Ting is an incredibly popular MVNO carrier, where customers are billed only for the calls, texts, and data they actually use (similar to Google Fi and Xfinity Mobile). The carrier already allowed customers to use either GSM or CDMA SIM cards, even across different lines on the same account, and now there's an additional CDMA option.
Ting is a massively popular MNVO carrier, where customers are billed only for the calls, texts, and data they actually use — similar to Google Fi and Xfinity Mobile. The carrier offers both GSM and CDMA SIM cards, but Ting said last year that its GSM option would go away. Thankfully, Ting has reversed course, and its customers won't lose access to any networks.
Ting Mobile has been a popular MVNO carrier for years. Much like Google Fi, it's oriented towards people who don't use a lot of cellular data, with the option to mix-and-match tiers for minutes, texts, and data usage. A major strength for Ting has been the ability to use either a GSM or CDMA network, but that will soon go away.
BLU doesn't make the best phones out there, but they present a fantastic value. The company has a history of delivering "good-enough" at a great price. So with Sprint's coverage site spilling the beans on the upcoming BLU S1, customers on the CDMA carrier should have reason to celebrate.
Nextbit launched its Kickstarter last year with just a GSM version of the Robin, but the people demanded a CDMA one too. The company attempted to accommodate them, but now CEO Tom Moss has announced that the CDMA Robin will never exist.
Ting has attracted many customers with its low-cost, pay-for-what-you-use tier-based approach to mobile service (give me a second, I'm sure I could fit more hyphens into this sentence), but some have been put off by the company's reliance on the Sprint network. Starting February 2015, folks will have a choice. Ting will start offering a GSM option for people who just want to pop a SIM card into their existing unlocked phone.
To be clear, Ting isn't severing its relationship with Sprint. GSM will appear as a separate option, with customers able to have both GSM and CDMA lines under a single account, where they utilize the same pool of minutes, texts, and data.
Update: Motorola has announced that all Nexus 6 devices should be able to be activated on Sprint now. People are reporting successful activation of Motorola-purchased devices, and I was personally able to activate my AT&T Nexus 6 on Sprint by simply calling Sprint, giving them the MEID (IMEI minus the last digit) and the SIM card number I wanted to use. The device shows up under my account as a Nexus 6 and appears to be working beautifully. We have no verification on phones purchased from T-Mobile, so I can't say 100% whether that will work or not. If any of you try and have success, let us know!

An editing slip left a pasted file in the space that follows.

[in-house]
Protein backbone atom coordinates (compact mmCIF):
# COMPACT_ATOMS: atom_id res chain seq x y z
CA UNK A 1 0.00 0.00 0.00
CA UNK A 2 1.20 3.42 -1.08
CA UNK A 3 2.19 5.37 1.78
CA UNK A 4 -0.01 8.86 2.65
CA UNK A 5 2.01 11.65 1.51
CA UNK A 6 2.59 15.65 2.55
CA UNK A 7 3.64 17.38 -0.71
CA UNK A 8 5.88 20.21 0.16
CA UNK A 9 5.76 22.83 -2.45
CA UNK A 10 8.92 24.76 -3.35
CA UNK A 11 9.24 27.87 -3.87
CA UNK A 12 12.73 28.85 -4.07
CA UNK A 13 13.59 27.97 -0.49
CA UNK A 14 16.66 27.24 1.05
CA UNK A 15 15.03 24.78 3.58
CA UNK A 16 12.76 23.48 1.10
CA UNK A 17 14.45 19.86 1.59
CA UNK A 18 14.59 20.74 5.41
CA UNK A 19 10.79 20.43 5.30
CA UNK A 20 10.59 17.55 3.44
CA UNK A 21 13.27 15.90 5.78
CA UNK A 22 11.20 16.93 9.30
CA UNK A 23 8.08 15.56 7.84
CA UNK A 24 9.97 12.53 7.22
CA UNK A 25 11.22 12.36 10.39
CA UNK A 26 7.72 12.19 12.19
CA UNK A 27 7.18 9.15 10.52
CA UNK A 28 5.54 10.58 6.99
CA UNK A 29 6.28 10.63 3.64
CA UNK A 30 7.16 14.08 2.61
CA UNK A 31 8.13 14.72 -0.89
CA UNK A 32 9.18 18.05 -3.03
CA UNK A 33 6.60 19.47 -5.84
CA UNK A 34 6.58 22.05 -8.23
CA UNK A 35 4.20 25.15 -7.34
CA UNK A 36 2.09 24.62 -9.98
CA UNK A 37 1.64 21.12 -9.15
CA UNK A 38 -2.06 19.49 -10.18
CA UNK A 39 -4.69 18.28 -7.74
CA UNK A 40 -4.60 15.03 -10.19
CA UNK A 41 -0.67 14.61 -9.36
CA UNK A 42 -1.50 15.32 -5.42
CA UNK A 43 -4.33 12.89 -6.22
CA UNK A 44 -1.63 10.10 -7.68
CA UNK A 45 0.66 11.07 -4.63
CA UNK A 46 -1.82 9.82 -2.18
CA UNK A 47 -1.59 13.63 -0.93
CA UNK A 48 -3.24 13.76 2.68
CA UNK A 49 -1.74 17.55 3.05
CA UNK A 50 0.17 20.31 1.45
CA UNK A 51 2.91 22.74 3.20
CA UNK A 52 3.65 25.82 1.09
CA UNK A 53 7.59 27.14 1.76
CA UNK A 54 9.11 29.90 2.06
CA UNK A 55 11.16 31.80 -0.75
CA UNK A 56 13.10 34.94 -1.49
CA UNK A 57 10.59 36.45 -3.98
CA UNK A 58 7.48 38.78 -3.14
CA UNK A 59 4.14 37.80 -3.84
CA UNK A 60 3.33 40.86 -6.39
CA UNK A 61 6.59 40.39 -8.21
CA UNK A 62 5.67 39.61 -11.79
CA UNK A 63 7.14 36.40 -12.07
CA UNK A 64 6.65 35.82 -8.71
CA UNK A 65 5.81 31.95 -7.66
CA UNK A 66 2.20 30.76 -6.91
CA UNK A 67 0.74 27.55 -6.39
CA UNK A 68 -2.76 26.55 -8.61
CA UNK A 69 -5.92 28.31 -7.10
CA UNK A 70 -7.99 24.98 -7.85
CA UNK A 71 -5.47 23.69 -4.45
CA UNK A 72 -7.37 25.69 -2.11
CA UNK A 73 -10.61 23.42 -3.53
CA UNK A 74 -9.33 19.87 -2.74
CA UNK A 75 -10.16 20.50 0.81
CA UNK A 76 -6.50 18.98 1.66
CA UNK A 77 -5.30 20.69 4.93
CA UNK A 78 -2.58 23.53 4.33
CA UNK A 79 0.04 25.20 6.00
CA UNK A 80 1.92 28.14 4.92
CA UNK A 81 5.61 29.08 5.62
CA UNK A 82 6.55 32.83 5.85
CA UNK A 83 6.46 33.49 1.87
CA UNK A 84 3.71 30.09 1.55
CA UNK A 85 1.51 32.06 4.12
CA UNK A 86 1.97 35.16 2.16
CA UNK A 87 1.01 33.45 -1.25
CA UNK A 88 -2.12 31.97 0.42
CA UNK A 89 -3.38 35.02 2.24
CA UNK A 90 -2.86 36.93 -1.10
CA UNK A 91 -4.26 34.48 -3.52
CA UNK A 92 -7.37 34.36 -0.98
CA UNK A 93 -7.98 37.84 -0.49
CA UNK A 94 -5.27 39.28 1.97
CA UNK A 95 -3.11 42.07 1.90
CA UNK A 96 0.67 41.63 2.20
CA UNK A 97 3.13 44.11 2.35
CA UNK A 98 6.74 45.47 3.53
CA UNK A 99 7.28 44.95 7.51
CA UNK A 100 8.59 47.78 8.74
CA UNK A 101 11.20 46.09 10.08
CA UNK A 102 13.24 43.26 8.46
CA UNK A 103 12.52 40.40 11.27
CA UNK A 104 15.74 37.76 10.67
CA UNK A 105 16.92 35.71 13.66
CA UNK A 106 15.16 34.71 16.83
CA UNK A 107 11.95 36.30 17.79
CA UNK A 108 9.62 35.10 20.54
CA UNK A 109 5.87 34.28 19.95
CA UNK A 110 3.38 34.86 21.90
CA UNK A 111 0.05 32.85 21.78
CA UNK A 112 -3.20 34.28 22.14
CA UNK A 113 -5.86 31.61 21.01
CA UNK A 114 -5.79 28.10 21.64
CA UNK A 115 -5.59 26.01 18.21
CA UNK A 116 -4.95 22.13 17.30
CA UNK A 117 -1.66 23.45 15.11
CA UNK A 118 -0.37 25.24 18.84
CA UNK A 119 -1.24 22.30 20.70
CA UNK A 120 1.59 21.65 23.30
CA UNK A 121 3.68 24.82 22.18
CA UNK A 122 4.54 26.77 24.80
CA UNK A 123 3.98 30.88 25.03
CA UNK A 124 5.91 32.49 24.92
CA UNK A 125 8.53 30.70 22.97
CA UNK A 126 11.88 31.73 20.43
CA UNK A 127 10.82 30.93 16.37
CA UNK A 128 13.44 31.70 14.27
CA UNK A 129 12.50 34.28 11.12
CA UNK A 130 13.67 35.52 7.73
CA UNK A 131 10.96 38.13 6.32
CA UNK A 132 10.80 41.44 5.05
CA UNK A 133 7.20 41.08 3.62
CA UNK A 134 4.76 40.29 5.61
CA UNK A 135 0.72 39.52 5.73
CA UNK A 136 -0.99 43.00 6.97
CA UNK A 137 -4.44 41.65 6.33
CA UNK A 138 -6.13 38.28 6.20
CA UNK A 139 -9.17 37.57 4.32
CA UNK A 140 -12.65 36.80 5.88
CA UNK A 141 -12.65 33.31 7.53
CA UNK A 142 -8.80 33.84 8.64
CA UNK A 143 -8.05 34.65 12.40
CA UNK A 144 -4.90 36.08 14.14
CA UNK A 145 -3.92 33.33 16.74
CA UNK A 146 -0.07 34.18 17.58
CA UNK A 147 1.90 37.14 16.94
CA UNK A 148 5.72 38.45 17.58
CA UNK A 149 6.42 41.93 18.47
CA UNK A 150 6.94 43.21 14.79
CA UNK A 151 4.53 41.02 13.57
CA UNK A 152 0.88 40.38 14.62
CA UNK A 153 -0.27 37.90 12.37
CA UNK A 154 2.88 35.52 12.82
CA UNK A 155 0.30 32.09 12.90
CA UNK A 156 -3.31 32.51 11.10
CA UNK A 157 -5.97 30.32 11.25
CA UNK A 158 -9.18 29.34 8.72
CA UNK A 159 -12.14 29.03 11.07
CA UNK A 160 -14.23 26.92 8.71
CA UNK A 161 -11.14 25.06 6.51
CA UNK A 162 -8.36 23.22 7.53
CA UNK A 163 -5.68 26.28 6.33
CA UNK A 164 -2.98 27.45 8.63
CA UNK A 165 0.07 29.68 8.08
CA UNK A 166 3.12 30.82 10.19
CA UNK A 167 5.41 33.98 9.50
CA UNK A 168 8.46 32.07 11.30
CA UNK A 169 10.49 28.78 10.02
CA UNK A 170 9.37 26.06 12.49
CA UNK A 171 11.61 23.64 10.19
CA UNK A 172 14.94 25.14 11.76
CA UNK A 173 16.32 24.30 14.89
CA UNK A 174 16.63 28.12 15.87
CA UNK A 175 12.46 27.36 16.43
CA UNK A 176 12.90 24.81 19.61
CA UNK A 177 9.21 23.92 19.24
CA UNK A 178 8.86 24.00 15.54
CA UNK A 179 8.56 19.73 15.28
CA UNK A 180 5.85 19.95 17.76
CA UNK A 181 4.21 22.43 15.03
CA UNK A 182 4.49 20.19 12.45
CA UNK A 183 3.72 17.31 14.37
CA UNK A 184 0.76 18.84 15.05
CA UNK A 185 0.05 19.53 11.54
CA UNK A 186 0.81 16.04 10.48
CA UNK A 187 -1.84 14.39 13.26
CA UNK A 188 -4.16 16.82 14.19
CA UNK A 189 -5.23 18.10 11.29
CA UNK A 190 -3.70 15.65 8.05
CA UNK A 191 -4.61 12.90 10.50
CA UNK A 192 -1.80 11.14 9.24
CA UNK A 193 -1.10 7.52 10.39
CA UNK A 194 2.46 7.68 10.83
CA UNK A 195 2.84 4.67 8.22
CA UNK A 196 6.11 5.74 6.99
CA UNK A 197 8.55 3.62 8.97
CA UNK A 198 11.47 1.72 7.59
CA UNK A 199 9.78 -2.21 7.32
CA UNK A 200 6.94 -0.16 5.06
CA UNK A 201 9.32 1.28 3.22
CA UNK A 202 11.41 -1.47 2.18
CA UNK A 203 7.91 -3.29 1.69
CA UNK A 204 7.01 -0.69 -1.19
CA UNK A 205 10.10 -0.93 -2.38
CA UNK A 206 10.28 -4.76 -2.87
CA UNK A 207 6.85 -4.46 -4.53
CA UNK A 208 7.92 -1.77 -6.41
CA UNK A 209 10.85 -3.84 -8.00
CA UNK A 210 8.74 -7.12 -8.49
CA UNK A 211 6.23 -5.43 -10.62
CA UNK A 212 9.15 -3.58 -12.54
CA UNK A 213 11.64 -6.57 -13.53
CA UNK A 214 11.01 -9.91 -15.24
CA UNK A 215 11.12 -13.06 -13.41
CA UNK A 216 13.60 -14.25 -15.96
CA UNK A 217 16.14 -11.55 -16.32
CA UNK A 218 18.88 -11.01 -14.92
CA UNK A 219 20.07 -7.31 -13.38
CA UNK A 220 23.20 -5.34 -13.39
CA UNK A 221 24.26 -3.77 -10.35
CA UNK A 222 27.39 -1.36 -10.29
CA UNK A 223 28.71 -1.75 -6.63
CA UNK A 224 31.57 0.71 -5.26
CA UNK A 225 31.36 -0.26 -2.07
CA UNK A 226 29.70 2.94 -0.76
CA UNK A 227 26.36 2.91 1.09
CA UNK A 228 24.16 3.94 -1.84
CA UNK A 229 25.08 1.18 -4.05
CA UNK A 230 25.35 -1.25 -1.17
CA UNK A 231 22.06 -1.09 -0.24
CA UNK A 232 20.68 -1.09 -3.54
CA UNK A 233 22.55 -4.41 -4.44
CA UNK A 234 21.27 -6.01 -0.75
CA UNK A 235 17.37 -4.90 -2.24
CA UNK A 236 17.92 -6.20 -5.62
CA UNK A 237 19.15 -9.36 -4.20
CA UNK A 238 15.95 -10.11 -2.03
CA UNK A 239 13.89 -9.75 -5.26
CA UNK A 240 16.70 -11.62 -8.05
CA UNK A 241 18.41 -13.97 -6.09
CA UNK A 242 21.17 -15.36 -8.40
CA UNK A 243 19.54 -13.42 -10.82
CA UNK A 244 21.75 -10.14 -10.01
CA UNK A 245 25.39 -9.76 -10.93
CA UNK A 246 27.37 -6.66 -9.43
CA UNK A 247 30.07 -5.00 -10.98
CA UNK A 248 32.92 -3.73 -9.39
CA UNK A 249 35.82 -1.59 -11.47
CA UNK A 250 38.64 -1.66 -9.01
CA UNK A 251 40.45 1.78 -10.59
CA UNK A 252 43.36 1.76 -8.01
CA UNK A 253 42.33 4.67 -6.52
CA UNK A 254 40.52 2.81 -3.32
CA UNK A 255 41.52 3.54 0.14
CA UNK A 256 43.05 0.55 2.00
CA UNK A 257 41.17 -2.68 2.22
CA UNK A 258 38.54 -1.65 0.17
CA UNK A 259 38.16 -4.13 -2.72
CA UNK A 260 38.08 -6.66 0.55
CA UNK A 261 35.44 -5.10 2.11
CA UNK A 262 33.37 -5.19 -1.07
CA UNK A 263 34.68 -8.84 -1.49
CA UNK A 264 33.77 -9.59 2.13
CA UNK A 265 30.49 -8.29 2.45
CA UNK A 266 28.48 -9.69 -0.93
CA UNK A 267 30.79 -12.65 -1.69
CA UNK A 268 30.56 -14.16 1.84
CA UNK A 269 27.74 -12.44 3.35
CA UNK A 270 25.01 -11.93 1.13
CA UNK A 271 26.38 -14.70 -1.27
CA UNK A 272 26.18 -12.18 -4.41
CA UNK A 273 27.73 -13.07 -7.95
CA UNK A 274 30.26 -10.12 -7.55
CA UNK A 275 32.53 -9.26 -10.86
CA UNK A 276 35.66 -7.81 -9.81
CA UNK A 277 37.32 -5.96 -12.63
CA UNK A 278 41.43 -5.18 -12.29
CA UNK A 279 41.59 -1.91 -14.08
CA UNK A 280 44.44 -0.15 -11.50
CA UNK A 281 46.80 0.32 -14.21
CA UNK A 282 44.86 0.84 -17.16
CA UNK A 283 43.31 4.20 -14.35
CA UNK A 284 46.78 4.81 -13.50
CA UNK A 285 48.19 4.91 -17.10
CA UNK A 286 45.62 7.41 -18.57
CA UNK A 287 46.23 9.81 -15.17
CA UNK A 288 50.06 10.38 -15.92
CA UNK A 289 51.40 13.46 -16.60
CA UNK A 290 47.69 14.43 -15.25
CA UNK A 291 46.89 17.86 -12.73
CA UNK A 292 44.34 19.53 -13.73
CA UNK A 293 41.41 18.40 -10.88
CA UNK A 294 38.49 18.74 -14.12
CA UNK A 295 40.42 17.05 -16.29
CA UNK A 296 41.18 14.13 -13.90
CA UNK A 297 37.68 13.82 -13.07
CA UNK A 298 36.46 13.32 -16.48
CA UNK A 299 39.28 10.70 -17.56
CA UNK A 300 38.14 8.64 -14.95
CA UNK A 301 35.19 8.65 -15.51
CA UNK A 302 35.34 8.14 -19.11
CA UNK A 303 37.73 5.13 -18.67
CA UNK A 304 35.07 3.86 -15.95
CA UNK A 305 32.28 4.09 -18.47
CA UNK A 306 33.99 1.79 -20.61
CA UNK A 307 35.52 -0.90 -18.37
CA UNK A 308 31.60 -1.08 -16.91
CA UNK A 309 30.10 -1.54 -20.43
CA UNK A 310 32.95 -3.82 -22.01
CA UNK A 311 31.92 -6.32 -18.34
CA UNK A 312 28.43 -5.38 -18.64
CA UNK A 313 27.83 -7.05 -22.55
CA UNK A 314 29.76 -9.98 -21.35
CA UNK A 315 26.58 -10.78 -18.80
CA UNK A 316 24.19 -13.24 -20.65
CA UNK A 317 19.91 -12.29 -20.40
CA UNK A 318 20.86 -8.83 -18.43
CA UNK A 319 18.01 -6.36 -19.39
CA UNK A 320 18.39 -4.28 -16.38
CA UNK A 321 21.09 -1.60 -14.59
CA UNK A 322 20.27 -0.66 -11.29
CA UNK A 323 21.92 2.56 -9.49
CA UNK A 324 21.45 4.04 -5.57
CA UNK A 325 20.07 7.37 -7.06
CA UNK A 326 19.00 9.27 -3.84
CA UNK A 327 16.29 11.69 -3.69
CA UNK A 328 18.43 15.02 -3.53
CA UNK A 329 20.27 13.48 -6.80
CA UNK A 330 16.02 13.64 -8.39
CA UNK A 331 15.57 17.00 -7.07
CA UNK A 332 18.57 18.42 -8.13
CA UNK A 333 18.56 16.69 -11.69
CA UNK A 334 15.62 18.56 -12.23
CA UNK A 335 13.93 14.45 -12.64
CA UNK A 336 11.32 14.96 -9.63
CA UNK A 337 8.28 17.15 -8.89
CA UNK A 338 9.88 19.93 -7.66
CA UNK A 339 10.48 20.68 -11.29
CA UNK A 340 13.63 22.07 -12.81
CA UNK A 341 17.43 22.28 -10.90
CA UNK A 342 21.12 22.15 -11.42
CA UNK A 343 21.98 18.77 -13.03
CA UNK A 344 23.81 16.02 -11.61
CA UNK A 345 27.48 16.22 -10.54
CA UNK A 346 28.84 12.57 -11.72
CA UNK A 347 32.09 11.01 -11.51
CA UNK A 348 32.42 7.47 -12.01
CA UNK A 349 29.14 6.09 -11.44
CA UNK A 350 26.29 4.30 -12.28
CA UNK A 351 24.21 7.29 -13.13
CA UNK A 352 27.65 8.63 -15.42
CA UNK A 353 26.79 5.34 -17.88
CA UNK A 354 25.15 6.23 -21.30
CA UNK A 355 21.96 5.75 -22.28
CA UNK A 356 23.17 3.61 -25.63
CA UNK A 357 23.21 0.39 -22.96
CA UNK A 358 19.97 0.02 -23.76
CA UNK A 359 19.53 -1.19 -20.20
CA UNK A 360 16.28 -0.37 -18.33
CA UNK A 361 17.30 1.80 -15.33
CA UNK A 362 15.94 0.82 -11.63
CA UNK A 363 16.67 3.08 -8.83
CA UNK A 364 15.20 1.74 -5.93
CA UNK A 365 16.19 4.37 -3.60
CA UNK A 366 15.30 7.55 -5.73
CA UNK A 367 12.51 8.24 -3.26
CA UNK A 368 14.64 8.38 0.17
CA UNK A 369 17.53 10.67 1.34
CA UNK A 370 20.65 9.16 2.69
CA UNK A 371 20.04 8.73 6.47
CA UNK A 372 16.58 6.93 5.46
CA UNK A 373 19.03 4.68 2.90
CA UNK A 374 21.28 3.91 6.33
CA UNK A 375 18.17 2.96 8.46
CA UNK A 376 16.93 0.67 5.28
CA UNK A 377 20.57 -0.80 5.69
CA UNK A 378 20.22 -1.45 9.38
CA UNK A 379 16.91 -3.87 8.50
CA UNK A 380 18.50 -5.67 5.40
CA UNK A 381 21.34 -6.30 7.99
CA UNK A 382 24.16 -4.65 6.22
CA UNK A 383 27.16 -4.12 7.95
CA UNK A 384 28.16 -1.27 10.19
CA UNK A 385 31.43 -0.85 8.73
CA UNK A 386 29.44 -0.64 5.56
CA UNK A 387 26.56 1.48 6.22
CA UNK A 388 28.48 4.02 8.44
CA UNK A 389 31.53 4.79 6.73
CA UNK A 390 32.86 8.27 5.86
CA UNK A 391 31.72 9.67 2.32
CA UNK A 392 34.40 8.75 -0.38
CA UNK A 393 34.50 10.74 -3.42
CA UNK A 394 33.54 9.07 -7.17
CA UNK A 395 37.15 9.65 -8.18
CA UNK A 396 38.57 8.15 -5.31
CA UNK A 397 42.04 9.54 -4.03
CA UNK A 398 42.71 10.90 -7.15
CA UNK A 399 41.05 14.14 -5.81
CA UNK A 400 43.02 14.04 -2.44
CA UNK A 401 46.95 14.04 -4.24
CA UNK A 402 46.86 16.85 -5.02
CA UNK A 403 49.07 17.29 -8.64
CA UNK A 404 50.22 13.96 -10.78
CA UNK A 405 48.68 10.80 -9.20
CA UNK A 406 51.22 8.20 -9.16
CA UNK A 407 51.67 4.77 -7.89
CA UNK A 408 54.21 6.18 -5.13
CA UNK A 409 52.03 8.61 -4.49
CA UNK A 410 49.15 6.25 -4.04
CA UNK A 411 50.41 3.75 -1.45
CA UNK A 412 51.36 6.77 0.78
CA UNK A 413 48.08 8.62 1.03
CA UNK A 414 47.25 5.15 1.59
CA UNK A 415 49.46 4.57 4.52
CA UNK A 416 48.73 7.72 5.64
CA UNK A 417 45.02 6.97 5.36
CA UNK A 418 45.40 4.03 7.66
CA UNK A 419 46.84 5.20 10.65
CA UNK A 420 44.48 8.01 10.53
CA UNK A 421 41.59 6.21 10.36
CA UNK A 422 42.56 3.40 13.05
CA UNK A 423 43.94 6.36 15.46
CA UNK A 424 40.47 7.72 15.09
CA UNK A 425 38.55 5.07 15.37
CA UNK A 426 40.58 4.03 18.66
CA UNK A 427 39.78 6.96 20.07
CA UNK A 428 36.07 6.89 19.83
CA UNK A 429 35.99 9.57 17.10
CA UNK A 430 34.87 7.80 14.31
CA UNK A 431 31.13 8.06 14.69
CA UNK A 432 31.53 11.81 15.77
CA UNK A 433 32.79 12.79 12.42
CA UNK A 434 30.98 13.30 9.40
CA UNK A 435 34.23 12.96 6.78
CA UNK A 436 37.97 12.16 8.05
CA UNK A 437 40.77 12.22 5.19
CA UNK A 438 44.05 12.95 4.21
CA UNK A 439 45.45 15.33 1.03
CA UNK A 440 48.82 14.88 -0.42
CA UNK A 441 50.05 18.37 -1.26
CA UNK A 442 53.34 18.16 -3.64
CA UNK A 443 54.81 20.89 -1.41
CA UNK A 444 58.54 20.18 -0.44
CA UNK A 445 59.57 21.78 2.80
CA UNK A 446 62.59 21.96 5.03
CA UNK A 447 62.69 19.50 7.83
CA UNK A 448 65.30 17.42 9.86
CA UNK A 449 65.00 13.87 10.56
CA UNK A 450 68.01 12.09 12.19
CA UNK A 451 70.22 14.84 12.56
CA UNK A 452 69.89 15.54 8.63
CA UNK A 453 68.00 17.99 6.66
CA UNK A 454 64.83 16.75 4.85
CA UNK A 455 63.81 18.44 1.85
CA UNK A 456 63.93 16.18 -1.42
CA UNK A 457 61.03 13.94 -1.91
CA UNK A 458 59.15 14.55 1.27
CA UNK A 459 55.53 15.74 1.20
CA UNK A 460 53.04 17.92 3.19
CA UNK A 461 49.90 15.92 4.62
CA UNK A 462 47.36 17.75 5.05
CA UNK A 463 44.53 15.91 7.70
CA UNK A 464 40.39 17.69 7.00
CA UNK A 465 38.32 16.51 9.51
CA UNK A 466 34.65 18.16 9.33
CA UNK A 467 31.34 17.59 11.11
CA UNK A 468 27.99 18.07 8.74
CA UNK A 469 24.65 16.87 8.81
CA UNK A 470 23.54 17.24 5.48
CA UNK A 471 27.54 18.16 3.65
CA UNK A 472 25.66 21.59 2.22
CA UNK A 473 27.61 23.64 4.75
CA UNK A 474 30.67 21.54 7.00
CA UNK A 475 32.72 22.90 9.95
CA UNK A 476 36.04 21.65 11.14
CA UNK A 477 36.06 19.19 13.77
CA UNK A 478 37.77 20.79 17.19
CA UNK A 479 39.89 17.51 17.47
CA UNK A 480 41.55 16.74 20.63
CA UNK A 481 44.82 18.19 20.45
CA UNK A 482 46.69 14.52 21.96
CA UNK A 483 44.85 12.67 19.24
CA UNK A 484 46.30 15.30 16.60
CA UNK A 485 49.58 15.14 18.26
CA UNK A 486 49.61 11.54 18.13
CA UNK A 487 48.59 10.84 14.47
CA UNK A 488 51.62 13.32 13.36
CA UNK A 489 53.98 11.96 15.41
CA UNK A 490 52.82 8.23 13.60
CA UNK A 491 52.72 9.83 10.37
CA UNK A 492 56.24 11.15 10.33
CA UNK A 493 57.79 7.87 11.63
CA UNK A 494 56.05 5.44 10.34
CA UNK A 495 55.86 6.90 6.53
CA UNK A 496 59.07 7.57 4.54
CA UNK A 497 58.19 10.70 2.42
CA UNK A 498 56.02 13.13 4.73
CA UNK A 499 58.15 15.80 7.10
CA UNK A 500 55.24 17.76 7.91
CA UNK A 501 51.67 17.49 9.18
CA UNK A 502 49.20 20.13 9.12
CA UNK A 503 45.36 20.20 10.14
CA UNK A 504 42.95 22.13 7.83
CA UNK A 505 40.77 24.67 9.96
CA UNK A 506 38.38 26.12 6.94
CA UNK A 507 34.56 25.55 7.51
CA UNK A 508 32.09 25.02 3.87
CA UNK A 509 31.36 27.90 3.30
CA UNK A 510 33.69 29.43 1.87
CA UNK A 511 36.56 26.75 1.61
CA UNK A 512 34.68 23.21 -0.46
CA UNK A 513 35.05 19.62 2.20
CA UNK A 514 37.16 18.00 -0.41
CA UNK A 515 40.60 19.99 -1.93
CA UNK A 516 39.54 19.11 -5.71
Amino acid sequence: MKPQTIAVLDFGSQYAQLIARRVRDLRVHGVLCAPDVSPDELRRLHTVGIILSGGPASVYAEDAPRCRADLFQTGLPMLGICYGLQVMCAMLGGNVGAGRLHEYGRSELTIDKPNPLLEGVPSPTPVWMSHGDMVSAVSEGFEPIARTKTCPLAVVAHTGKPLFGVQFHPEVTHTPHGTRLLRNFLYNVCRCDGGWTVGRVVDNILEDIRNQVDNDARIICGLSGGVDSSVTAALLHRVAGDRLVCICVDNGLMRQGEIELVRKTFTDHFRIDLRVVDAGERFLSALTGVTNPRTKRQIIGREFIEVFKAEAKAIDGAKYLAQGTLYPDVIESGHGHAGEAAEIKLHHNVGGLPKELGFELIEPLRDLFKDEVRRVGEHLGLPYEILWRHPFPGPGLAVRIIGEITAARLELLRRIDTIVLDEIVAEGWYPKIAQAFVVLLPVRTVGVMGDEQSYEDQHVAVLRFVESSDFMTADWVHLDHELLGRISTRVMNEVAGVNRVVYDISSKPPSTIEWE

Following on the heels of the white 32 GB Nexus 5, the black 32 GB version is now in stock on the US Google Play Store, leaving the warehouse in 1-2 days. If you weren't able to get your hands on a black 32 GB Nexus 5 originally, now's your chance. If you're in the market for a new phone, the Nexus 5 is certainly an attractive option with its hefty hardware specs and comparatively low price. In case you need a refresher, here's what $399 buys for you:
Qualcomm Snapdragon 800 clocked at 2.26 GHz
2 GB of RAM
32 GB of storage
8 megapixel rear camera / 1.3 megapixel front camera
4.95" 1920x1080 display (445 ppi) full HD display
Android 4.4/KitKat with updates direct from Google
Carrier-unlocked and compatible with AT&T, T-Mobile, and Sprint.
When last we heard from the RAZR HD, it was posing for blurry cam shots. The new Motorola device, which is rumored to be packing a 13MP camera, LTE, and a mega 3,300 mAh battery, has gone through the FCC's fine-tooth comb and come out the other side. According to the filings, the device, which we know uses the code name XT926, is packing CDMA bands (800/1900), so we can likely expect this device to land on Verizon before too long. The FCC documents also confirm the device will join the NFC-carrying ranks currently inhabited by many of the headlining Android heavyweights.
In a post to the Android Building group earlier today, Jean-Baptiste Queru announced that Samsung's Nexus S 4G has officially and fully been brought into the AOSP fold. The device is now fully supported by AOSP, meaning its CDMA – and WiMax – binaries can now be "properly" distributed. Here's the full text of the announcement:
We've been able to resolve the issues around Nexus S 4G, and we can now properly distribute its CDMA and WiMAX binaries. That allows Nexus S 4G to work with AOSP just as well as Nexus S. As a result, we now consider Nexus S 4G to be fully supported in AOSP, with no restrictions.